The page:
Find the post you want to stick to the top of your archives pages, click Quick Edit, check the box that says “Make this post sticky”, and then update the post.
Now you’re all set.
If this Sticky Post option was just a tad more visible, I’m sure that the whole sticky post idea would have been more popular and more widely known
And while we are discussing WordPress sticky posts, we can’t miss mentioning these 2 amazing WordPress plugins.
Ace developer Tom McFarlin has developed them. They are pretty handy and will help you maximize the default WordPress sticky post feature.
A blog can have multiple categories. And all the people who visit it aren’t interested in all of them.
Suppose you run a blog about SEO, and your categories include ones like On-Page SEO, Off-Page SEO, Keyword Research, Link Building and so on.
Now if you only use the default WordPress sticky feature, all that you can do is pick one post from your blog archives and mark it sticky.
If a user navigates to some category of his interest, he’ll still see the same universal sticky post. Here is where this plugin steps in. It lets you make posts sticky category-wise.
So, you can make a particular post in the On-Page SEO category sticky while marking some other post sticky for the Keyword Research category.
With this plugin, you can ensure that category-wise relevant posts gain the maximum visibility.
I’ll loop back to the same SEO blog example. Imagine that you’re using tags to further help readers in filtering your content.
You can have tags like Google Analytics, Keyword Tool, Mobilegeddon and so on…
Tag Sticky Post lets you select a sticky post per tag. So you can make your upcoming Google update post sticky for quick reference to all the people who are interested in that tag.
You can add custom CSS to both these plugins to control how your sticky posts appear.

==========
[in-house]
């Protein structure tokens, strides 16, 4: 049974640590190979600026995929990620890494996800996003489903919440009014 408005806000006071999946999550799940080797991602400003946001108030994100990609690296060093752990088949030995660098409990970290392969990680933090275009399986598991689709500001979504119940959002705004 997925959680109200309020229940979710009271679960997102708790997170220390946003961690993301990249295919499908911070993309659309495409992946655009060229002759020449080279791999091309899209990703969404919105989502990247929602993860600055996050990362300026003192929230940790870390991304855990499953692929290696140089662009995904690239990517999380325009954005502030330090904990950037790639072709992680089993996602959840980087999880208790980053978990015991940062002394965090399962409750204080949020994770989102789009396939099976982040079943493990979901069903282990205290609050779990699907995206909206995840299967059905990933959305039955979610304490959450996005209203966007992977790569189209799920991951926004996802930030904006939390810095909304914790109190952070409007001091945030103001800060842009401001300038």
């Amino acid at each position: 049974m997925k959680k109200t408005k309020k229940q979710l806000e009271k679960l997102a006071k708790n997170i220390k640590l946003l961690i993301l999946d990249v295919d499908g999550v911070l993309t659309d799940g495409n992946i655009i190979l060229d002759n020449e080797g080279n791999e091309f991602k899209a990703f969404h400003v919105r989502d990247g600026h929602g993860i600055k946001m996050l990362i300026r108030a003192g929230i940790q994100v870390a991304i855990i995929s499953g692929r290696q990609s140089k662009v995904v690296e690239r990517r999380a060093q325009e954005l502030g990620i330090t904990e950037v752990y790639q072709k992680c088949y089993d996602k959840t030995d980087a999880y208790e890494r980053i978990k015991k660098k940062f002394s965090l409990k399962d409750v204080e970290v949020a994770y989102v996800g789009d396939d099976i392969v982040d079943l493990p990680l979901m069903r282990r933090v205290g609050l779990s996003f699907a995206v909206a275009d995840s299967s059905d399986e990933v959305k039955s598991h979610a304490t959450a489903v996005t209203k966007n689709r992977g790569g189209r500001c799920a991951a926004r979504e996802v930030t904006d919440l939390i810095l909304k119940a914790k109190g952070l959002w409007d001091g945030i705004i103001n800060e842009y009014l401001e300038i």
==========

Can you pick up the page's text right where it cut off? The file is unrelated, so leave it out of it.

3 WordPress Sticky Posts Versus Featured Content
WordPress themes often come with support for featured content these days. It’s easy to confuse WordPress Sticky Posts with a theme’s featured content.
Featured content is the content that is featured or displayed on the front page of a theme — mostly the homepage. Featured posts/content is not a default WordPress functionality.
In fact, it’s a feature of a theme. If you want to always promote some of your posts right on the homepage, you should get a theme that supports featured content.
4 WordPress Sticky Posts Vs Promo Bars Vs Sidebar Featured Content (Widgets)
While I was suggesting some post types that you could make sticky, quite a few of you might be thinking that oh, it’s so possible by just sticking a promo bar or a sidebar widget.
While you’re right in thinking so, but quite some people shut out the promo bar without even trying to read.
The sidebar widgets help, but again, you can’t make them point to just one post. It’ll look kind of weird.
And adding multiple posts will never really put the spotlight on the one post that’s the most relevant or the popular within a particular category or context.
So, here’s all that you need to know about WordPress sticky posts. You can use this functionality to show important and pillar articles to your users.
What kind of posts do you mark sticky? And how do you benefit from them? We’d love to know in the comments.